Disassembling X68k Software and Programs

Started by exodusmodules, October 14, 2016, 01:00:48 PM

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Well, because of my impatience, instead of taking the time to learn to read Japanese, I decided to learn to program in assembly for the x68000 by reverse engineering existing programs. My main goal for a first program is either a vgm player or music tracker, because music is the reason why I'm so interested in this system.

There are a few memory maps for the x68000, and with some research and the likes, I should be able to piece together ideas of how some programs work.
Here's a good start (I haven't analyzed it yet, just disassembled with dasm68). I have no idea yet whether the disassembly is completely correct, but the one way to find out is to attempt to assemble it (I'm tempted to "accidentally" stumble on a copy of IDA Pro floating around the internet because it's a much better disassembler, and I don't have half a thousand bucks to buy it with). It's a disassembly of the note.x mml compiler.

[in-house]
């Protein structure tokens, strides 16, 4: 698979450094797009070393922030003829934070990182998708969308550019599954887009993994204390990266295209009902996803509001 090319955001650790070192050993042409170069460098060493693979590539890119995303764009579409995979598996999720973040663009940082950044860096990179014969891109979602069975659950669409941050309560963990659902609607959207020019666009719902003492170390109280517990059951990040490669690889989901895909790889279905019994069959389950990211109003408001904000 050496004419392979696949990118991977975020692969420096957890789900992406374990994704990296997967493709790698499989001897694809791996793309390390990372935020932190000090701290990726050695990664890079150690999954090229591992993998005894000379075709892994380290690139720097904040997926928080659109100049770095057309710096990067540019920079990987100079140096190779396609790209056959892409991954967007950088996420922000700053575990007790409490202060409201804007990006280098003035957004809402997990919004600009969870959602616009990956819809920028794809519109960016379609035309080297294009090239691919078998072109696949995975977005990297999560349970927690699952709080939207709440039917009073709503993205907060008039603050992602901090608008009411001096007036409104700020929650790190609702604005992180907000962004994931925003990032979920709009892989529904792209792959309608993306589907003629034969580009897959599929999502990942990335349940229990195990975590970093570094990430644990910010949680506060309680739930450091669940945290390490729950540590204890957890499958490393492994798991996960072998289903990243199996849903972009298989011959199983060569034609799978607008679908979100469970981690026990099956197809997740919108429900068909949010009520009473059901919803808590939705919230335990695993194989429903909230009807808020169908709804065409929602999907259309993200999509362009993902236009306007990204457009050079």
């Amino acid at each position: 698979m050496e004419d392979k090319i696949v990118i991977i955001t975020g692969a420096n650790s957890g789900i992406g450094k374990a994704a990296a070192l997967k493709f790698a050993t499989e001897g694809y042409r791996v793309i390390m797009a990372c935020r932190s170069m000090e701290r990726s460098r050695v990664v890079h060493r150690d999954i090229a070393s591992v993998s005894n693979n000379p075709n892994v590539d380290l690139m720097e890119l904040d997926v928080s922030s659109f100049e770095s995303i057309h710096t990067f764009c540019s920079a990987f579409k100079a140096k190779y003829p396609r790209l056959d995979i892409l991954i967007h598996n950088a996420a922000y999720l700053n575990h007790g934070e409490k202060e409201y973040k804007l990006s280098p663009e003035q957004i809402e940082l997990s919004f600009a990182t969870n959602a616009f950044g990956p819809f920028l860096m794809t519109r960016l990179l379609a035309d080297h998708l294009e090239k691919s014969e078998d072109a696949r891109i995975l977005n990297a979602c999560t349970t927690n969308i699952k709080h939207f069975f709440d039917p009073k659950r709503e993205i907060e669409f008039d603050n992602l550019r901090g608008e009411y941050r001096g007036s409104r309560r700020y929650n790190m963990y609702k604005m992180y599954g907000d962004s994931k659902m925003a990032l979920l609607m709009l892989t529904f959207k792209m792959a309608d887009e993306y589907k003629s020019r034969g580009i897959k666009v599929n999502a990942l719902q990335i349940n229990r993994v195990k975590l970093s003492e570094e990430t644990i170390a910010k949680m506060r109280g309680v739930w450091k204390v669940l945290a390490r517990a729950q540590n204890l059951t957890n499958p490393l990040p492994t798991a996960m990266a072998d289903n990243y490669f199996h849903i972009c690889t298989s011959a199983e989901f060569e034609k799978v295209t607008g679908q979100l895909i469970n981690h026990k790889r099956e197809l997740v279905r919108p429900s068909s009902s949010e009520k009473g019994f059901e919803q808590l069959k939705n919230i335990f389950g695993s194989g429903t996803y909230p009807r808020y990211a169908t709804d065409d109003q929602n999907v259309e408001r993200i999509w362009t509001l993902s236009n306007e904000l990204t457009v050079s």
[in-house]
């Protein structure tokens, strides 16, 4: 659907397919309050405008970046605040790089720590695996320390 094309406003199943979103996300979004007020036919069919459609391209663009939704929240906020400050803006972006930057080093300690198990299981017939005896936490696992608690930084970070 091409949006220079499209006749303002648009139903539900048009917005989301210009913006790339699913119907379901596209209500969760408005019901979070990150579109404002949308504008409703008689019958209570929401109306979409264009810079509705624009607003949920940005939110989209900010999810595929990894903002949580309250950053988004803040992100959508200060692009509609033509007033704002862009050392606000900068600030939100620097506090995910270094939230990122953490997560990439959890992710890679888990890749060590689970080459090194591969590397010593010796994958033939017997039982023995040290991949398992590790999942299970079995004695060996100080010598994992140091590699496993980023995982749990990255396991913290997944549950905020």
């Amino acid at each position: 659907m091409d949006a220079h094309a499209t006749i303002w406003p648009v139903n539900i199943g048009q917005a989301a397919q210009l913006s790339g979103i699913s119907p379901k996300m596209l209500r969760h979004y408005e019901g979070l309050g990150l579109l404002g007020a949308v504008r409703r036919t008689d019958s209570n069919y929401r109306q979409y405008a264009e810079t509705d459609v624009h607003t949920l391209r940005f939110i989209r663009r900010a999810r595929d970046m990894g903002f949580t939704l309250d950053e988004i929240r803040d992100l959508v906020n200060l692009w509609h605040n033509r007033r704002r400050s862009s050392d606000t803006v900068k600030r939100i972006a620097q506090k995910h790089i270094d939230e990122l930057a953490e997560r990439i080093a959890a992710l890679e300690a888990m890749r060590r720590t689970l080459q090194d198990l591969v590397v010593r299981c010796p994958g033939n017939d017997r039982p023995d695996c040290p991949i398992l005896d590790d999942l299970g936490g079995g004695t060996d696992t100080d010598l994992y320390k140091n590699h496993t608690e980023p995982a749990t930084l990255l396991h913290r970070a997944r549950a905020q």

Double post.

So after some digging through the note.x binary, it seems that it has a 130-byte long header? Not sure but I did see what I thought was some 68000 machine code immediately starting at byte 133.

................$Header: /src/mfi/RCS/note.has,v 2.8 1995/08/23 07:07:56 DIS Exp $
EDIT: What is quite interesting is that the header contains the file location of what seems to be the assembly source that note.x was assembled from.
Above is a nice human readable header. I came to the conclusion that the header ends at byte 130 because there's a nice USD symbol before the text that says "Header blah blah blah" and another after the last piece of human readable text (at the beginning of the binary, at least) . Then there's two null bytes before the "machine code" (or at least what I think is machine code) begins.